- The players can’t communicate with each other.
- If A and B each betray the other, each of them serves 2 years in prison.
- If A betrays B but B remains silent, A will be set free and B will serve 3 years in prison (and vice versa).
- If A and B both remain silent, both of them will only serve 1 year in prison (on the lesser charge).

The following matrix depicts the different choices and each number signifies the number of years to serve according to each.

Prisoner’s Dilemma exemplifies to a great degree the substrate of human nature. The irrational self-interest driven gang member will most probably choose to betray his counterpart, thinking that he will get a better deal. This idiosyncratic choice will most certainly lead to a disaster for both parties since they will get the worst deal possible. The obvious, mutually beneficial choice here is to keep silent.

The main idea behind this game is to expose the inherent tendency of humans to display a lack of cooperation in this and similar games.

Game theorists usually coin the terms dominant strategy and Nash equilibrium to distinguish the kind of strategies followed by the players.

Those two terms are used usually together and form the basis upon which game theory is founded.

### Dominant strategy

Dominant strategy refers to strategies that are better than other strategies for one player, no matter how the opponent may play [4]. Those strategies might be great in the case of non-alternatives but if you are part of a game with more dominant strategies (each player has a dominant strategy) than they aren’t optimal. In the prisoner’s dilemma case, the dominant strategy for each player is to betray.

### Nash equilibrium

And here is where the term Nash equilibrium comes into play. The term is used since John Nash explained the essentiality of equilibrium in his landmark work – Equilibrium points in N-Person Games [5] .

In essence, what he proposed is that even in high-level competitive games (Google vs Apple, USA vs Russia etc.) there exist an “equilibrium” where no side would benefit by changing its course. At this equilibrium, each side knows its adversary very well and sticks to its strategy [6].

For instance, in the prisoner’s dilemma, the Nash Equilibrium is the upper left square of the matrix.

What makes Nash’s theory of equilibrium so special, is that it presupposes that in each game there is at least one point of equilibrium and all players will be better off trying to find it and form their strategy around it. This momentous revelation helped people in disciplines like politics, war, economics, business, and social theory understand the world better and form better strategies.

The inception of Nash equilibrium was portrayed exceptionally in the wonderful movie “A beautiful mind”:

Also, a great example of the game theory trifecta in practice is shown in this great episode of the game “Golden Balls” which was aired in the UK back in 2008.

The player on the right is either a genius or a big troll. He is definitely a nice guy because he didn’t exploit the other player’s choice, but, apart from that, his strategy seems incredibly optimal. By putting the other player up against the wall, and suggesting that he will steal, he achieves a very important goal:

**He rules out the possibility of the other person stealing.**

That is tremendous thinking. Now he knows that the other person either needs to trust him or he will lose everything. The final choice leaves everyone happy.

**The verdict – A game theory mindset on how to make better decisions**

Even if people or companies rationally follow their own self-interest, the best outcome is hard to reach when they can’t or don’t cooperate.

Therefore, the best strategy is to continually scan the “market” ^{2} for potential alliances. People who can forge strong alliances will eventually become part of oligopolies and thus dominate their market. The rest will consequently be ostracized.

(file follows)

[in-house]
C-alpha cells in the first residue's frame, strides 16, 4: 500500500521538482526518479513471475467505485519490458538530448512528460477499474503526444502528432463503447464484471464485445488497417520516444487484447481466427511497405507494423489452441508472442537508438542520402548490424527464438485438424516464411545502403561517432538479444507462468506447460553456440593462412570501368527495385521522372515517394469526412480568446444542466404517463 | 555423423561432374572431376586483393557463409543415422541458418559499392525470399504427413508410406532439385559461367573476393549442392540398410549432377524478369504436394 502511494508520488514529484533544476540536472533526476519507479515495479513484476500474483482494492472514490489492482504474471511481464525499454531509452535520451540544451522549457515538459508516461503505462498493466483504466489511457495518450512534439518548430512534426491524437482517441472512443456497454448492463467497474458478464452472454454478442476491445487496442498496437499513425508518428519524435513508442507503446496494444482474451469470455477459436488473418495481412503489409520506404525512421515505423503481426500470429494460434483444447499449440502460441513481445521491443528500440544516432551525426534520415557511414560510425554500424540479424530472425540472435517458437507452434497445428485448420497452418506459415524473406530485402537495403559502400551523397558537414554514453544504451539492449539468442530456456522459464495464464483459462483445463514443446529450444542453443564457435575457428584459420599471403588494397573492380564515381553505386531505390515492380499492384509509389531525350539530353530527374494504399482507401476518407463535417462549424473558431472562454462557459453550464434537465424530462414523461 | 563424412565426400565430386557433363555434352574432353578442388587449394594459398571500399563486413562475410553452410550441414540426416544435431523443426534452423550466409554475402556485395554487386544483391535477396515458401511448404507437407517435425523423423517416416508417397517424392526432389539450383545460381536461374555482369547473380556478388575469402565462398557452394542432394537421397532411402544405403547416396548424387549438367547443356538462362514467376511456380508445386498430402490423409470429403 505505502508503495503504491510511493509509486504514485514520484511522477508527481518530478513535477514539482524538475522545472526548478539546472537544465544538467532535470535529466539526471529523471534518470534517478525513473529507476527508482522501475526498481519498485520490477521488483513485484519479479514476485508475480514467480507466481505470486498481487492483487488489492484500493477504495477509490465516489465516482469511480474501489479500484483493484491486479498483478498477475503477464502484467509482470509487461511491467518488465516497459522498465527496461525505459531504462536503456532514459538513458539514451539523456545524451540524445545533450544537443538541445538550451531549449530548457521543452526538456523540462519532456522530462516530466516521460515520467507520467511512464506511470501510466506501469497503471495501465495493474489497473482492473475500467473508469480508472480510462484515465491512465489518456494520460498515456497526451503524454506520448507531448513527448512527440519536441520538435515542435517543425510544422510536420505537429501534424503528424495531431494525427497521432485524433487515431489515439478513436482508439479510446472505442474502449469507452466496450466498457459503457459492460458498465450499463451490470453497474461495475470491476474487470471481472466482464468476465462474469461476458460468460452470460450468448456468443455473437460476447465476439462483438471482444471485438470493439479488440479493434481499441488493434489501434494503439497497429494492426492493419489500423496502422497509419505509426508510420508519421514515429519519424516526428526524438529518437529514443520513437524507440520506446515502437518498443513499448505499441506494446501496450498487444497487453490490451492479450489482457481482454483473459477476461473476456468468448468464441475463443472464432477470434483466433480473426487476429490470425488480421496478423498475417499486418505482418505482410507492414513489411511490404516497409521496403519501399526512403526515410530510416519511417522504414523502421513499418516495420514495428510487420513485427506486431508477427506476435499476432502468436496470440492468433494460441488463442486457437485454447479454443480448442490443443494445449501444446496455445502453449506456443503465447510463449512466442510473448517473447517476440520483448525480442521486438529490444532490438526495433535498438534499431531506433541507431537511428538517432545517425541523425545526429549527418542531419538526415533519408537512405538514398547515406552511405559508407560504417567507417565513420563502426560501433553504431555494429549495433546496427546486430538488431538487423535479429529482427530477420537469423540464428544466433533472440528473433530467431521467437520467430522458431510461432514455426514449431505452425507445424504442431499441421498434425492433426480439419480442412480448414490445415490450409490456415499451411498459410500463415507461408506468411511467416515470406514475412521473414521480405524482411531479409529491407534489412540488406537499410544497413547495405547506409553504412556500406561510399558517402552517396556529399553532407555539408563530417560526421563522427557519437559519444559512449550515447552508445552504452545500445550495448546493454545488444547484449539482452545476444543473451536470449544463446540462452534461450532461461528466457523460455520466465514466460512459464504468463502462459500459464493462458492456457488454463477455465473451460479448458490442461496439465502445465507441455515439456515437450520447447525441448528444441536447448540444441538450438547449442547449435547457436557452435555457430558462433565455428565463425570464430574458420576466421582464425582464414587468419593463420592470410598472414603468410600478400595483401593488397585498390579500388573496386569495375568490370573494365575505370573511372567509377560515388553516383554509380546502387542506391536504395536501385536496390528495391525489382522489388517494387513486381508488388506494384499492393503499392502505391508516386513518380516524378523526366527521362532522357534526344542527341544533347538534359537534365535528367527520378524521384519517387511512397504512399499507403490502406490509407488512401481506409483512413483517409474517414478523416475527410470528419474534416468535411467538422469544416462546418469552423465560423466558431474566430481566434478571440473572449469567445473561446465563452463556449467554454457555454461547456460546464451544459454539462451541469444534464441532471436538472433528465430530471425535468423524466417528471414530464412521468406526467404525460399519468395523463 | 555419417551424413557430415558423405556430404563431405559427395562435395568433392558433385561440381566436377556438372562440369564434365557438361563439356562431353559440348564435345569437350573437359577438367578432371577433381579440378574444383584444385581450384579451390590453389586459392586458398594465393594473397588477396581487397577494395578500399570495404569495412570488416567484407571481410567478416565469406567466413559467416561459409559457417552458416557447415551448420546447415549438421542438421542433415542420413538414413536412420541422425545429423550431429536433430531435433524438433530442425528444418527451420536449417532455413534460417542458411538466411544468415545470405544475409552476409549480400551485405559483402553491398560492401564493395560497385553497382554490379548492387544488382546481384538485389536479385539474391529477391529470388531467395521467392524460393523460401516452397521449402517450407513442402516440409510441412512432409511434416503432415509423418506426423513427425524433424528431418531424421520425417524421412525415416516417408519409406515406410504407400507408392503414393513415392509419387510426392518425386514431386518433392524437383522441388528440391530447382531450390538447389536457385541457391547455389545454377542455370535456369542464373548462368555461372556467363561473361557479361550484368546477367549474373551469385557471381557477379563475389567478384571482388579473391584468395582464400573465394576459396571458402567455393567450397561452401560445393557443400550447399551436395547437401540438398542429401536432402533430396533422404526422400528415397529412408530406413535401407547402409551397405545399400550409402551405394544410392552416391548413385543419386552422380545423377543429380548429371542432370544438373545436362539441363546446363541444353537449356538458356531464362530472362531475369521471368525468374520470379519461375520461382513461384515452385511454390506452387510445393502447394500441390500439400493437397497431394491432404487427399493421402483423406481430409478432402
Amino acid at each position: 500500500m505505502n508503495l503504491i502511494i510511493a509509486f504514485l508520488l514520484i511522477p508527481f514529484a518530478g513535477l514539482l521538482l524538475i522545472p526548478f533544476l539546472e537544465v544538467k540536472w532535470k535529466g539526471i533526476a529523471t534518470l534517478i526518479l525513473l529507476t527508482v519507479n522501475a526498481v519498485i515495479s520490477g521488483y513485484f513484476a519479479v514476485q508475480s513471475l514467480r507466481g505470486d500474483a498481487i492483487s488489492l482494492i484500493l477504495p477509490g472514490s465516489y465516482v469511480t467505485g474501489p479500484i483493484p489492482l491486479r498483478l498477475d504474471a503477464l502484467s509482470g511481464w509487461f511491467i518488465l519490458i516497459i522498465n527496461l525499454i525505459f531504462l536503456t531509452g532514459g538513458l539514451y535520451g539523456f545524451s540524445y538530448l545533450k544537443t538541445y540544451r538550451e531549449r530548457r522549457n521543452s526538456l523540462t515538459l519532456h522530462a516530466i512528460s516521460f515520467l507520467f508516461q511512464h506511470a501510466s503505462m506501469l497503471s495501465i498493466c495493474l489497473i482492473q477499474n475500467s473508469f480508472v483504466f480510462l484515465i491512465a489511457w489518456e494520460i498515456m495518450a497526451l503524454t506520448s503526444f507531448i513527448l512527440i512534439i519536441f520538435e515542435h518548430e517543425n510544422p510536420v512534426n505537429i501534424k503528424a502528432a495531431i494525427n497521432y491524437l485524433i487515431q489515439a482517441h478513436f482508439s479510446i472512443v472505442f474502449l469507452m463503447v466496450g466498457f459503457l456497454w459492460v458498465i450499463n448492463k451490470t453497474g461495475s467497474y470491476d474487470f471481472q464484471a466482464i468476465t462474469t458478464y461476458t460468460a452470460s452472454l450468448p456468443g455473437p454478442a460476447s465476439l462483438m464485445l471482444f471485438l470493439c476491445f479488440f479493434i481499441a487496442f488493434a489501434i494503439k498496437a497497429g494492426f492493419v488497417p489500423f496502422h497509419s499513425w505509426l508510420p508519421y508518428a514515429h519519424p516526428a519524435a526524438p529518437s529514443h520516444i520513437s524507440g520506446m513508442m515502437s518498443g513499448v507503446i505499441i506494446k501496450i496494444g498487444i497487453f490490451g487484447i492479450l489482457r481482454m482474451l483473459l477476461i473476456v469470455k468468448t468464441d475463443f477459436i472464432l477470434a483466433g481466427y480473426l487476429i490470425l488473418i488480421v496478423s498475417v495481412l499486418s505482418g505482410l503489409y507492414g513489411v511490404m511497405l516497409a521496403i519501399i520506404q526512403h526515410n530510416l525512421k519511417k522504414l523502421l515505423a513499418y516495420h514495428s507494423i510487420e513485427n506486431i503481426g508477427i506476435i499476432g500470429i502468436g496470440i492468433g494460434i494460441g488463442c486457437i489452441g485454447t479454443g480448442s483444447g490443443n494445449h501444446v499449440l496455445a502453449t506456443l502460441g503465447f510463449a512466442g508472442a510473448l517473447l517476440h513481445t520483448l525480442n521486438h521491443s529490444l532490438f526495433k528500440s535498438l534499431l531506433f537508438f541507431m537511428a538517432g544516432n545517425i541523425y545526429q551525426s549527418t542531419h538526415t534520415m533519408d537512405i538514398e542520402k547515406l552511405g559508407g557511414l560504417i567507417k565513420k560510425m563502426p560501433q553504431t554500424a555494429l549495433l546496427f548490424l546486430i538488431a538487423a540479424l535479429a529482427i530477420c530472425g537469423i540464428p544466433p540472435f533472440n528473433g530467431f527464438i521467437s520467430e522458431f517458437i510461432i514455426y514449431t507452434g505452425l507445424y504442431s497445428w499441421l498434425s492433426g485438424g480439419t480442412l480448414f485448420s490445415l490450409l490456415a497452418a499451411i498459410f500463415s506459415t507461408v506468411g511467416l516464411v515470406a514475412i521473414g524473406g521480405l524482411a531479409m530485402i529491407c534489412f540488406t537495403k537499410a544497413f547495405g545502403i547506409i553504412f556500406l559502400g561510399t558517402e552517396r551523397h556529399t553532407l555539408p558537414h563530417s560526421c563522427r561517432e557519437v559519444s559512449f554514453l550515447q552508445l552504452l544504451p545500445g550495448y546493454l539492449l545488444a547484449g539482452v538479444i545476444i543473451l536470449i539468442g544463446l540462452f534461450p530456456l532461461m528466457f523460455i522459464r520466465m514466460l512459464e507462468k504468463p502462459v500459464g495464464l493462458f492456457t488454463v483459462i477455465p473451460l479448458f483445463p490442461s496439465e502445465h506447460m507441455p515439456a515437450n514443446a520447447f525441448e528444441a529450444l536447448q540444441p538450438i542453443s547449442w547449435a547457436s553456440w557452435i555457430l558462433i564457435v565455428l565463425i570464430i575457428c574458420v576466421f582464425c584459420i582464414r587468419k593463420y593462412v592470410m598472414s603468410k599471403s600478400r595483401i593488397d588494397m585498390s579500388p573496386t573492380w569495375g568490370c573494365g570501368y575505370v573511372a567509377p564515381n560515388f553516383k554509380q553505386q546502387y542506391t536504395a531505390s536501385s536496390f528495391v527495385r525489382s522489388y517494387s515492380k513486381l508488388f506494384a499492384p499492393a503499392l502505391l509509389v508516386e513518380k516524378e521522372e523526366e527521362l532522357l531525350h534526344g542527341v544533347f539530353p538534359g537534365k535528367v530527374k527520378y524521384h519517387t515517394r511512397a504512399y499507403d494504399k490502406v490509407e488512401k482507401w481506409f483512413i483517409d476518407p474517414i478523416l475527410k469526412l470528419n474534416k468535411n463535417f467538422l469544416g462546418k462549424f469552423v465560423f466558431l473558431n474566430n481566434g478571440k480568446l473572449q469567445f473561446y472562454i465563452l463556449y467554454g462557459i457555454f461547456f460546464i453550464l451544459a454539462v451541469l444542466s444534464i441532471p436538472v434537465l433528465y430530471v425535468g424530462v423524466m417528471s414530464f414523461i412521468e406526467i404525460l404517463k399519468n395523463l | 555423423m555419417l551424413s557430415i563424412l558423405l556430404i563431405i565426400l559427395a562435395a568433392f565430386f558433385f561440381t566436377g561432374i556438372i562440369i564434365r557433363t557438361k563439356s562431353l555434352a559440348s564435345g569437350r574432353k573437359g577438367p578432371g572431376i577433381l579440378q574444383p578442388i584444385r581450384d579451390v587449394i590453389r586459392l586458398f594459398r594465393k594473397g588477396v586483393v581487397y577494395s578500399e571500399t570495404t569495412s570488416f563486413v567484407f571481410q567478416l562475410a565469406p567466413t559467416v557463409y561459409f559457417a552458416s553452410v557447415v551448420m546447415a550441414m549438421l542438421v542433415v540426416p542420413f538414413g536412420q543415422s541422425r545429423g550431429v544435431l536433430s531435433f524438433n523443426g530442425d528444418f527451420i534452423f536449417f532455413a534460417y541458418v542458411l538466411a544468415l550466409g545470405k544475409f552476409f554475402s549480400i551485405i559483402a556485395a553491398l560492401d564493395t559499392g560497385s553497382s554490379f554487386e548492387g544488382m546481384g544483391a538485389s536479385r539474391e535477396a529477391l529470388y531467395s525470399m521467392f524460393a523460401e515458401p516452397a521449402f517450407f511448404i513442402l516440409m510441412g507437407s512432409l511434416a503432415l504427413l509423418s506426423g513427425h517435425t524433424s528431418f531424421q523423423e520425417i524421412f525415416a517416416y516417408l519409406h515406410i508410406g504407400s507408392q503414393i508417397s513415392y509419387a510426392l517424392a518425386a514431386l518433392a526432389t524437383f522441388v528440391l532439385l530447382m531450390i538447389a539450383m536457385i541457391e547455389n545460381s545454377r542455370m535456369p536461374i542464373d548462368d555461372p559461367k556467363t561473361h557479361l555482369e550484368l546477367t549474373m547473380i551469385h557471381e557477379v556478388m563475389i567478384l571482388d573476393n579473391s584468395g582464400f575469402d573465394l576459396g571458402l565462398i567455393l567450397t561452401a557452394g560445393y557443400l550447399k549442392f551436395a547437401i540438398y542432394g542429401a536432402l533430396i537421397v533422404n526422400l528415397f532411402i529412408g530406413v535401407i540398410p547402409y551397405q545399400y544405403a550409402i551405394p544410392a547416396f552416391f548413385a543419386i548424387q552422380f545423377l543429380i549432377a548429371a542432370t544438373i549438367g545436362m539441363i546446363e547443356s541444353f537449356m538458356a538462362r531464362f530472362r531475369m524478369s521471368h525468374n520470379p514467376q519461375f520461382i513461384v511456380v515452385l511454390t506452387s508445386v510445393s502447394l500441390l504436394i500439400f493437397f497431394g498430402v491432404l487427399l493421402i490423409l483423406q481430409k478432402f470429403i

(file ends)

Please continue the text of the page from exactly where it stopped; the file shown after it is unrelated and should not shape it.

That’s what I love about game theory. It approaches the “game of life” from its most axiomatic principle, that of evolution. Evolution equals adaptation and therefore life is an omnipresent game of adaptation.

Humans thrive in cooperation because it is the main strategy that helped us survive and thrive after years of adversity and struggle to compete against different forces in nature.

The sad thing is that after establishing our dominant strategy, we overpowered other species and, on most occasions, nature itself, but eventually we turned ourselves against each other.

There are a variety of factors that affect the descent to the point we have reached, but a game theory mindset can work to our advantage.

I always believed that change and equilibrium start at the micro-level. And that is something we fail to grasp because we are usually consumed by events at the macro. It is interesting to be in the know and discuss and argue about politics and national strategies, but at the end of the day, the trigger is pulled by the respective strategists.

What each of us could do instead is to use game theory in our most challenging decisions and in our closest relationships. Regardless of what decision you have made and how this will impact your future, think like a game theorist.

Ponder questions like:

- Are the actors in the situation rational?
- Are we able to reach Nash equilibrium?
- Do they act according to their self-interest?
- Do they understand the rules of the game?
- Is their dominant strategy really that dominant?

You can actually create a sample checklist and evaluate the relationship according to the answers you get.

If you see that most game theory parameters aren’t met, you know that you have to change your approach. You either need to also act irrationally, which is something I wouldn’t suggest, or you need to step away and find better players or games.

The choice is always yours.

Life oftentimes feels like a game.

And usually, the winners are the ones who know how to play.

If you enjoy games, you will definitely enjoy “30 challenges – 30 days – zero excuses.” All challenges are picked strategically in order to help you make better life decisions.

**Also, don’t forget to subscribe to our newsletter to get our articles in your inbox on a weekly basis. It is free, easy to unsubscribe and some great resources will wait for you once you confirm your subscription.**

And if you enjoy video, here is the video essay version of this post:

*References:*

[1] https://plato.stanford.edu/entries/game-theory/

[2] https://www.youtube.com/watch?v=MHS-htjGgSY

[3] https://en.wikipedia.org/wiki/Prisoner%27s_dilemma

[4] https://en.wikipedia.org/wiki/Strategic_dominance

[5] http://www.pnas.org/content/36/1/48.full.pdf

[6] https://www.quora.com/What-is-Nash-equilibrium-and-what-were-its-impacts-on-the-world

### Adrian Iliopoulos